Former Atlanta Fire Chief Kelvin Cochran says he was fired because he wrote a book expressing his Christian faith, according to a discrimination complaint filed Jan. 19 with the Equal Employment Opportunity Commission.
“I believe that I have been discriminated against because of my religion,” Cochran wrote in the complaint.
His attorney, Jeremy Tedesco of the Alliance Defending Freedom, a Christian legal organization that advocates for the right of people to freely live out their faith, said the ADA wants to vindicate the former fire chief following his “unjust termination.”
“Americans are guaranteed the freedom to live without fear of losing their jobs because of their beliefs and thoughts,” Tedesco said.
Atlanta Mayor Kasim Reed threatened that the former fire chief’s reputation would be destroyed should he file a lawsuit.
“He’s gonna lose,” Reed told television station WAGA. “And in the process his reputation is going to be destroyed because people are going to see he’s dishonest.”
The EEOC complaint is the latest move in a battle between Cochran and Reed that has generated a national debate over religious liberty in the public marketplace since it began in November.
Cochran was suspended without pay on Nov. 24 for writing a book about biblical morality, Who Told You That You Were Naked? He said homosexuality is “vile” and listed it among other forms of “sexual perversions.”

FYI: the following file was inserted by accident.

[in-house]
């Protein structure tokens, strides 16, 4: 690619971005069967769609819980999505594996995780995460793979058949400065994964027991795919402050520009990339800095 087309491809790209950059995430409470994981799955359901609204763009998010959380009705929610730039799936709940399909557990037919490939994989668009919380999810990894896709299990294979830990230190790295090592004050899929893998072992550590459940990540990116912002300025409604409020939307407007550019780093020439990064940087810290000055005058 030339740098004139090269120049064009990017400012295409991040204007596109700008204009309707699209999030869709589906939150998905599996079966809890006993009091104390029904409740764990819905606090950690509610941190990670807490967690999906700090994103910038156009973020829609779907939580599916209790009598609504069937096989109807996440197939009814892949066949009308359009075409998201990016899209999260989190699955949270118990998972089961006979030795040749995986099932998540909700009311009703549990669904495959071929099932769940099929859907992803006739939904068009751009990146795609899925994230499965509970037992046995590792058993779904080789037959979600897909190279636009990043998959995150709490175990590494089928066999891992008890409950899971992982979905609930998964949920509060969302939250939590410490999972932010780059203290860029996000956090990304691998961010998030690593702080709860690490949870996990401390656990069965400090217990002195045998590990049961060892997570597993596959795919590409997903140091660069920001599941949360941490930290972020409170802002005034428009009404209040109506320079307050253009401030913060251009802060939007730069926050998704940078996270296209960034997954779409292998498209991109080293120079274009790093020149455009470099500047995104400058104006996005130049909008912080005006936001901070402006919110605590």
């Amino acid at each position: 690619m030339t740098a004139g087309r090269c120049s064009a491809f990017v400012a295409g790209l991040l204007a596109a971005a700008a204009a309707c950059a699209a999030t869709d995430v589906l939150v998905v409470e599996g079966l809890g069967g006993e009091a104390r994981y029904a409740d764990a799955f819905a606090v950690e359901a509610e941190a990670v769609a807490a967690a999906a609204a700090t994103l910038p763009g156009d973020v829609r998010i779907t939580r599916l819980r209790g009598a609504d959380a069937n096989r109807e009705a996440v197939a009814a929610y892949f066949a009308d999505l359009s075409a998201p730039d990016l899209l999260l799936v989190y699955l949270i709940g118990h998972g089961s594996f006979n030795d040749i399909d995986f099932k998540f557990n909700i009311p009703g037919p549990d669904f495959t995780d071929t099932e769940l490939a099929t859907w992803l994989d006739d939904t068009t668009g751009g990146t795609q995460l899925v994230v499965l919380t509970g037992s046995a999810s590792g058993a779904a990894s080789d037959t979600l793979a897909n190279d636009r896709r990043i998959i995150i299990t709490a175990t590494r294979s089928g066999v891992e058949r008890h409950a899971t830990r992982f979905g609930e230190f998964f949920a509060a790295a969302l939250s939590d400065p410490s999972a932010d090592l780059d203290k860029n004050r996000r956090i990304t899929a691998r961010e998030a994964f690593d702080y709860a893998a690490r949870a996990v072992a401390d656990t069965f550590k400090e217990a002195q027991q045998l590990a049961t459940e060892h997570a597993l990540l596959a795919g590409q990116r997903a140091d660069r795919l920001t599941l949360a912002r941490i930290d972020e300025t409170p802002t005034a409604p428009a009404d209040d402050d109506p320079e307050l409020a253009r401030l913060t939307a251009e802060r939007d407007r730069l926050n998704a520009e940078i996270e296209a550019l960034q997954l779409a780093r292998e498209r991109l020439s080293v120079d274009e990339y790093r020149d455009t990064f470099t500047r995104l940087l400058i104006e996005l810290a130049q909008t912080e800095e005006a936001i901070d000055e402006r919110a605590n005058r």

He was also accused of giving the book to colleagues at work with whom he had personal friendships.
An investigation by the city of Atlanta found that “firefighters throughout the organization are appalled by the sentiments expressed in the book.”
The report went on to say that “there is also general agreement the contents of the book have eroded trust and have compromised the ability of the chief to provide leadership in the future.”
But the investigation found no evidence of discrimination against LGBT firefighters.
“There is currently no indication that Chief Cochran allowed his religious beliefs to compromise his disciplinary decisions,” the report states. “No interviewed witness could point to a specific instance in which any member of the organization has been treated unfairly by Chief Cochran on the basis of his religious beliefs.”
Cochran was cleared of any wrongdoing. But on Jan. 6—the day he was supposed to return to work—he was fired.
The mayor denied that Cochran’s faith had anything to do with his dismissal. Instead, he said it was lack of judgment and management skills. He also said Cochran violated the city’s code of conduct.
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SOURCE: Charisma News